Imagining that the entire world revolves around Egypt, combined with our belief that we are always right, has kept Egyptians from coming to terms with universal political dynamics, leaving the entire population trapped within the boundaries of their unique—and false—convictions. Egyptians are “living in a shell” that they have built up around themselves and as long as we continue to deliberately maintain this “mental barrier”, we won’t be able to understand universal dynamics. Obviously, our incapacity to comprehend the thinking patterns and ethical values of others has impeded our ability to convey our perspectives to others sensibly and rationally.
Universal evolutions and developments are not of any great concern to the vast majority of Egyptians who generally prefer to stick with their own culture, norms, and thinking patterns—fair enough, really. The quandary lies in our belief as Egyptians that the entire world views its challenges from our same perspective. Egyptians do not lack exposure to other countries and cultures; our true shortcoming lies in our unwillingness to broaden our minds to recognise and comprehend the thinking mechanisms of other peoples and societies. Sadly, even those Egyptians who have lived abroad for many years share the same mindset.
Egyptians learn to frame and fragment the world according to their emotional perceptions, backed up by their personal beliefs—which are often far removed from reality. We have a tendency to ignore the fact that the world dynamic evolves and progresses quite rapidly and is completely different to our Egyptian cultural dynamic that, in fact, tends to be static. We are inclined to keep using our own thinking tools because they are familiar and convenient—regardless of whether or not they can effectively help us to explore and understand the universe. Moreover, attempting to advance our knowledge while continuing to live in our shell and to use our obsolete tools is further impeding our understanding of the dynamics of the world we inhabit.
When it comes to political challenges, we are strong proponents of the “conspiracy theory” phenomenon that causes Egyptians to perceive every single action undertaken by both friendly and hostile countries as part of a “hidden agenda” aimed at exploiting us. Egyptians believe the entire world is a game field for intelligence agencies that determine “who should do what” and that always manage to turn their goals into realities. Our ultimate objective, therefore, is to unthinkingly resist and reject whatever these players offer us. With only a few exceptions, this is the mindset adopted by Egyptian citizens at large, and by the state.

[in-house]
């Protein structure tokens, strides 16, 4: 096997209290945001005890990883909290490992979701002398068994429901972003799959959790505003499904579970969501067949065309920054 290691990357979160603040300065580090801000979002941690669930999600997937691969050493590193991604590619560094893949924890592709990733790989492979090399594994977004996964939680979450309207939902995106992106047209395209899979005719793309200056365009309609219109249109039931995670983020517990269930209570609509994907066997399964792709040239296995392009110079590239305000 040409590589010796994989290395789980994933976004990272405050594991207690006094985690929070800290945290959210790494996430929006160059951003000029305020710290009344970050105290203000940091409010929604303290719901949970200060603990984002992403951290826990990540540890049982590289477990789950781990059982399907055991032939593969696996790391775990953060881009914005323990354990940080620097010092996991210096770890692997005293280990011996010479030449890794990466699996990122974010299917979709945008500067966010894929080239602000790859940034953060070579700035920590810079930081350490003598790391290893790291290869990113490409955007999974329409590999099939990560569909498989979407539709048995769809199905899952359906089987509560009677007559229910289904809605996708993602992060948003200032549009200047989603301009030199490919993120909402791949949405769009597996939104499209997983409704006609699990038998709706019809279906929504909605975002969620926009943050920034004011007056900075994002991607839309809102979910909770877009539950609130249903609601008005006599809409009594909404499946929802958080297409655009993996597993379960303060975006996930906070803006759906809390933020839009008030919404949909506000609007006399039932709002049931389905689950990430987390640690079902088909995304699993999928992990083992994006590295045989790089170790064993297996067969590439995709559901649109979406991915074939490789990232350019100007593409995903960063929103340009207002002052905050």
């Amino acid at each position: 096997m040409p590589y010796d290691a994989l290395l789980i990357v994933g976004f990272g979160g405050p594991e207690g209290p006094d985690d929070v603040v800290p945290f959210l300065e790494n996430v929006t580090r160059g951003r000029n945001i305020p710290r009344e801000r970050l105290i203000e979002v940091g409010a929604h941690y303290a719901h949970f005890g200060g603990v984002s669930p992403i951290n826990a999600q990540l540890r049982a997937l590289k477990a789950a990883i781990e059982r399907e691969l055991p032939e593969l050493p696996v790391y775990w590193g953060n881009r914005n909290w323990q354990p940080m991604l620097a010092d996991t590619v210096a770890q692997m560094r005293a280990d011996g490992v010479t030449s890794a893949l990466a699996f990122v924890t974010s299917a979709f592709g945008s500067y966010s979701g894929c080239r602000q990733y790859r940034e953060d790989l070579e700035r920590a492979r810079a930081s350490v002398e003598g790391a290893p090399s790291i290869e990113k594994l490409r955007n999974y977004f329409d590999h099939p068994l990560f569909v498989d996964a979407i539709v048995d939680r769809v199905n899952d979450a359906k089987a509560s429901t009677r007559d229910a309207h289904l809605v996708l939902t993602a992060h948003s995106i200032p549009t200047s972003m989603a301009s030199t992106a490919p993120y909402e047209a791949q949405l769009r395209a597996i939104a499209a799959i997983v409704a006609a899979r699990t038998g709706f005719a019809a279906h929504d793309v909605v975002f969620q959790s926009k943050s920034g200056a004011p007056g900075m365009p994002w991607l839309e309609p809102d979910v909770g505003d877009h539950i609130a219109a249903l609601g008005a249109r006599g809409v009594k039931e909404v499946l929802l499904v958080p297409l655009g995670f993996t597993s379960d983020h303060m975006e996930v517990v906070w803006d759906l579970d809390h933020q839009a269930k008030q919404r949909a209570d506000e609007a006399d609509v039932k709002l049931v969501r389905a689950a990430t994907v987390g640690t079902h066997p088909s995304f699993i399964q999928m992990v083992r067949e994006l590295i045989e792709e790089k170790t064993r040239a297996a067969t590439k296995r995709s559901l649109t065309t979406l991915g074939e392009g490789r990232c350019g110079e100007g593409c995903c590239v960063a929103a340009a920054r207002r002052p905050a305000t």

Many Egyptians perceived the recent US presidential elections as a struggle between a candidate who supports the Muslim Brotherhood and another who opposes it. A large segment of our society believes that the ruling regime in Egypt backed the candidate who does not favour the Brotherhood (disregarding his stated desire to punish the entire Muslim society in order to make America a safer place), thus increasing his chances of winning the election—completely ignoring the reality of American political dynamics, where the majority of voters are not in the least concerned with this issue.
Visitors who come to Egypt to explore our country and culture often fall victim to our dramatic cultural preferences; we expose them to the things that we like, regardless of their desires and interests. We tend to think that prompting others to dance to our loud music, offering them large quantities of food (no matter its quality), relating long-winded stories instead of being concise and to the point are all attributes that tourists are seeking in Egyptian culture, when in fact they are things that please us. Being proud of our traditions is natural and commendable, but to force them on others is foolishness.
Because we insist on abiding by, and clinging to, our personal expectations and thinking mechanisms—that are totally different to universal perceptions—the mental gap between us and the rest of the world is widening. I am aware that it will require a long time to modify and adapt a number of cultural issues and that discarding them immediately is quite difficult. Yet, we must begin to recognise that we are on the wrong track. We don’t have to adopt the thinking patterns of others, but we do need to admit that our thinking model isn’t functioning effectively and that it is certainly not helping us to understand other cultures.
Mohammed Nosseir is a liberal politician in Egypt, was a member of the Higher Committee, and headed the International Relations of the Democratic Front Party from 2008 to 2012.